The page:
August 23, 2016

THE REVEREND RINGMASTER:

Hail and Farewell, Brother John McLaughlin (Pat Buchanan, 8/23/16, Imaginative Conservative)

In 1970, Fr. John heard another calling, and, declaring himself a liberal Republican, challenged Sen. John Pastore in his home state of Rhode Island. An unamused Sen. Pastore obliterated John by two-to-one. It was right after this election, while I was vacationing in the Bahamas, that, one morning, I encountered Father John in his Bermuda shorts at a hotel newsstand on Paradise Island. John was soon, at poolside, explaining to me why I, as a Catholic and a beneficiary of eight years of Jesuit education, had a moral obligation, a moral duty, to get him a job as a speechwriter in the Nixon White House. Over some resistance, we succeeded, and John was soon the oracle of the shop, known to younger speechwriters as, "The Rev."

When Watergate broke, Nixon's aide Dick Moore urged John to get out and use his speaking talents to defend the president. John was soon out on the front lawn of the White House preaching to large assemblies of writing press and TV cameras. Dick Moore told me, "Pat, I think we've created a monster." But John was a portrait in loyalty to the embattled president. When transcripts of the Oval Office tapes were released, containing the phrase, "expletive deleted," hundreds of times, and Dr. Billy Graham was publicly scandalized, John was unfazed. He stepped out on the White House lawn and immortalized himself by calling Richard Nixon, and I quote, "the greatest moral leader in the last third of this century." Now that is loyalty.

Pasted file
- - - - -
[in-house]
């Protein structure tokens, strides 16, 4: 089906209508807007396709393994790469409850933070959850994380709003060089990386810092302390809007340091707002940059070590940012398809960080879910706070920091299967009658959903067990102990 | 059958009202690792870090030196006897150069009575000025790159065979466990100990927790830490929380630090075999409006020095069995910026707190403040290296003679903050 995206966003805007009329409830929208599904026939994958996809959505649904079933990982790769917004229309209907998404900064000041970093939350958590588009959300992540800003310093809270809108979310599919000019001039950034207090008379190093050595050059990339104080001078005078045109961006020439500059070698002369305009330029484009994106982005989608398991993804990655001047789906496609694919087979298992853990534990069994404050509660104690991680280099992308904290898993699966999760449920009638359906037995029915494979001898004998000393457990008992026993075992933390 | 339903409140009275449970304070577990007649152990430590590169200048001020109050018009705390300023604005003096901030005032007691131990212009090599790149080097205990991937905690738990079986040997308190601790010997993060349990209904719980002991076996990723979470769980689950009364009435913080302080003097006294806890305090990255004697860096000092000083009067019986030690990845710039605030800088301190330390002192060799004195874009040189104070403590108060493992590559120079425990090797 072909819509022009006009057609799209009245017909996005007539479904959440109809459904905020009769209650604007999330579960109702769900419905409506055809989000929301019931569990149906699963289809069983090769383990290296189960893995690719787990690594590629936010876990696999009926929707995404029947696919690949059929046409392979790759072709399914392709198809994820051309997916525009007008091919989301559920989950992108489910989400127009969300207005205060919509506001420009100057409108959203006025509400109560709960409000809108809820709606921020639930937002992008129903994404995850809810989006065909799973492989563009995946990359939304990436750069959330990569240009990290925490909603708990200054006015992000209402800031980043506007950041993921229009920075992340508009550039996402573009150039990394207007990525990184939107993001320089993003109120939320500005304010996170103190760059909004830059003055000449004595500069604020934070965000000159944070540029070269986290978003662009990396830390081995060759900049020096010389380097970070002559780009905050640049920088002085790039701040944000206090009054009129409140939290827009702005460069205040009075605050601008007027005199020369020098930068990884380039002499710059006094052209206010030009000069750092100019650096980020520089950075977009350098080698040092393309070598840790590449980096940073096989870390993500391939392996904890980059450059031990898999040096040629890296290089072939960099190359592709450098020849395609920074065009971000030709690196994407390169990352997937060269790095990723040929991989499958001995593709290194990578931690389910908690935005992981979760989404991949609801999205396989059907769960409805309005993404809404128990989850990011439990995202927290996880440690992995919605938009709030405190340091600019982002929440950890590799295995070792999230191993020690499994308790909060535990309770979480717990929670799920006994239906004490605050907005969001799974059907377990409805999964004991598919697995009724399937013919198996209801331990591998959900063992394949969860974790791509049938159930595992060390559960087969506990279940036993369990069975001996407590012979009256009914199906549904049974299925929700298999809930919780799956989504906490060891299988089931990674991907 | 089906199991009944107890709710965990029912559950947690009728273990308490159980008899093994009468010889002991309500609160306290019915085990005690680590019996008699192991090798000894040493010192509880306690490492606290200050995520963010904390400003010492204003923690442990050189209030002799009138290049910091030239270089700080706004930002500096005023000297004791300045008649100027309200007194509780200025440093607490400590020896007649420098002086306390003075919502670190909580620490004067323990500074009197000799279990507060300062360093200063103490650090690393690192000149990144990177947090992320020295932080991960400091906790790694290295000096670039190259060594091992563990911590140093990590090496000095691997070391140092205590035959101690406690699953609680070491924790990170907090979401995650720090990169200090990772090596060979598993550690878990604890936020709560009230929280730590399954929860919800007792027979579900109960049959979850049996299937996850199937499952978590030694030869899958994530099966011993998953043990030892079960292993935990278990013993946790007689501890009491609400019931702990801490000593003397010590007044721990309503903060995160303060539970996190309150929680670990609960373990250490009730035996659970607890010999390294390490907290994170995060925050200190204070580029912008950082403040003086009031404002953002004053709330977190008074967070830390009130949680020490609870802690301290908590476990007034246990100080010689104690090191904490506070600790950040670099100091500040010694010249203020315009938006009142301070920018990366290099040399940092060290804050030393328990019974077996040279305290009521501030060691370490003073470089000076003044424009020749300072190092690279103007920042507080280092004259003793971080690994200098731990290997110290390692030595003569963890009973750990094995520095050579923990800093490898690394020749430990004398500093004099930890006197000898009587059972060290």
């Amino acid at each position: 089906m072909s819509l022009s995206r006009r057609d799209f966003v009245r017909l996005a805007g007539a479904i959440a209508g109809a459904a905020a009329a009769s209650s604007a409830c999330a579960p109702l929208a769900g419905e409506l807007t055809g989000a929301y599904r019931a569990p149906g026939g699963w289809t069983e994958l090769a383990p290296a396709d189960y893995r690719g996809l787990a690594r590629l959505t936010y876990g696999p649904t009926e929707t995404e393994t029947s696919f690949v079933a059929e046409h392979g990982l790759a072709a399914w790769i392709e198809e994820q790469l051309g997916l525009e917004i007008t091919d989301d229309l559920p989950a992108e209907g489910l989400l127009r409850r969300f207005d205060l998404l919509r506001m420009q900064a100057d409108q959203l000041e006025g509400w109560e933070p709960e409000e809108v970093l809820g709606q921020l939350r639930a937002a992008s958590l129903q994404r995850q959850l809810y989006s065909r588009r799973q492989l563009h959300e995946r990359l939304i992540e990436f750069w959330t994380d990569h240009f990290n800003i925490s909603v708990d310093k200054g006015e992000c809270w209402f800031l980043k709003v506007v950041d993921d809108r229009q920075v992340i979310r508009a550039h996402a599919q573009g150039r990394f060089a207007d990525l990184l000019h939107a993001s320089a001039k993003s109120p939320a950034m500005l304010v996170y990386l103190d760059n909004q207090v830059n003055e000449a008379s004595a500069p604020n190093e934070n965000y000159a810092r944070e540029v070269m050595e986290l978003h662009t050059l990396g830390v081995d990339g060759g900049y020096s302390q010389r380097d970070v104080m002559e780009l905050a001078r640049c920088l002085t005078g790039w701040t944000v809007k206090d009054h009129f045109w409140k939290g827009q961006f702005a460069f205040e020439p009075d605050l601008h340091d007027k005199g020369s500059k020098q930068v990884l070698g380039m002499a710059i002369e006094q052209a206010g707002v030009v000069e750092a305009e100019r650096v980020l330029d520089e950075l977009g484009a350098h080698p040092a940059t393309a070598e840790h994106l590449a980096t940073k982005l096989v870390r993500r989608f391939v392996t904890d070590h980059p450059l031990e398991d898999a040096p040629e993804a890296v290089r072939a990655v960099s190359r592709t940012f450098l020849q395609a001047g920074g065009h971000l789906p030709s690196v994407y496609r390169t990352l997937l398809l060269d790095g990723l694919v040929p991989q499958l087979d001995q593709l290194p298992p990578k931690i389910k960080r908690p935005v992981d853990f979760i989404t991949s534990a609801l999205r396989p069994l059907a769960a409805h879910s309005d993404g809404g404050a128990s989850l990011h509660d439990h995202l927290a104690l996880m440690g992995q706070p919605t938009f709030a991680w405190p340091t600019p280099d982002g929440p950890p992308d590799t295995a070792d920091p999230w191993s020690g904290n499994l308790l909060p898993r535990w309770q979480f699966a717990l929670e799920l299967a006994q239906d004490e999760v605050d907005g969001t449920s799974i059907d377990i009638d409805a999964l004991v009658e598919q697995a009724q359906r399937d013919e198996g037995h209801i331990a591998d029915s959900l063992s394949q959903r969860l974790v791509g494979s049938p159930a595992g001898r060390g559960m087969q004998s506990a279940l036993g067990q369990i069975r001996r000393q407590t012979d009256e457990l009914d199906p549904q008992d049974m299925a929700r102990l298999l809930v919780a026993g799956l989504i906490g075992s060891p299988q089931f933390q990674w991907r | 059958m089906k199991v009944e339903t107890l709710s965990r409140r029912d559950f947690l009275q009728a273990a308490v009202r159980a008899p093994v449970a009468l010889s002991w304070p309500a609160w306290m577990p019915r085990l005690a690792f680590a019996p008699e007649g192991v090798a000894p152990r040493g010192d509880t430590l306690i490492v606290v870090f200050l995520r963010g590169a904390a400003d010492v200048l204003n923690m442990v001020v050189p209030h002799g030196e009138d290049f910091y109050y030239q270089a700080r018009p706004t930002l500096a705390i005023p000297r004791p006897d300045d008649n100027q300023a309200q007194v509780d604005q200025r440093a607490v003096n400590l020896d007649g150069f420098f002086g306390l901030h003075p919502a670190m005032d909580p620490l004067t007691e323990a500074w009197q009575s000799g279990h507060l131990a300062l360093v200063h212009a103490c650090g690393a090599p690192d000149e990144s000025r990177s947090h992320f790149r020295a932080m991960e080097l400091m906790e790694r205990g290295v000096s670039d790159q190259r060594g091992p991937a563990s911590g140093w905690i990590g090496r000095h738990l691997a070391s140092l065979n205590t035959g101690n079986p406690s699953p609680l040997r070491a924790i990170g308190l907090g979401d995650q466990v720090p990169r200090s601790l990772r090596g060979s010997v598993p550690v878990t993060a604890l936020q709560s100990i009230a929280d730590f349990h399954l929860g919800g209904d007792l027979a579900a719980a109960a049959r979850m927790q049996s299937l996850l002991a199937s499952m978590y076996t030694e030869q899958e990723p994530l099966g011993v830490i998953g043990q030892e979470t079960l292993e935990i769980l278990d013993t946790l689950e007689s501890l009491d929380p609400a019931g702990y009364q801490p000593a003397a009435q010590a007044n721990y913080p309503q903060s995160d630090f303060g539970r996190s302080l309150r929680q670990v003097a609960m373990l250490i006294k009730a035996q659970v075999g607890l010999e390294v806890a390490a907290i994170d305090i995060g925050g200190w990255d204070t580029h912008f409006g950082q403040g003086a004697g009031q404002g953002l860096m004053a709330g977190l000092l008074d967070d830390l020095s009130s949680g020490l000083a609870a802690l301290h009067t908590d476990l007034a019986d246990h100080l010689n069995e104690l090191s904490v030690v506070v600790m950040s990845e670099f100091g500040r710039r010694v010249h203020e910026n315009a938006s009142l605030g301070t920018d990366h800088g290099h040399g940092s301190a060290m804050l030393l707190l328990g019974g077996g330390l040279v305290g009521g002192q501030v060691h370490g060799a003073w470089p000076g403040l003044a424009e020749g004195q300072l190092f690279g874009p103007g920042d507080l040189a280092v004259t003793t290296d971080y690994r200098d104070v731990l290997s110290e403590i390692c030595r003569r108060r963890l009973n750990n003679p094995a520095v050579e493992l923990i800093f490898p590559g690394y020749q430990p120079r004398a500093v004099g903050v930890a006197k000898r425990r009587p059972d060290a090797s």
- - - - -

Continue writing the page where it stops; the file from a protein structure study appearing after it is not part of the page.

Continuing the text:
When President Ford came in, John, despite his resistance, was the first man out of the White House. To raise his profile, he asked me to contact William F. Buckley Jr., and get him on as a guest on "Firing Line." I wrote Buckley, and got back a letter that read in its entirety, "Dear Patrick: Intending no disrespect, who is the Rev. John J. McLaughlin, S. J.? Cordially, Bill." As it would have crushed John, I did not show him the letter, until he became famous. As he soon did.

John achieved a niche in the pantheon of television journalism when, in 1982, he launched "The McLaughlin Group." As one of the initial panelists, I was joined by Bob Novak of the perpetual scowl, known to colleagues as "The Prince of Darkness," Jack Germond and Mort Kondracke. Soon Eleanor Clift was aboard, and far from being discriminated against as a woman, she was treated every bit as badly as the rest of us.

Posted by at August 23, 2016 7:34 PM

  

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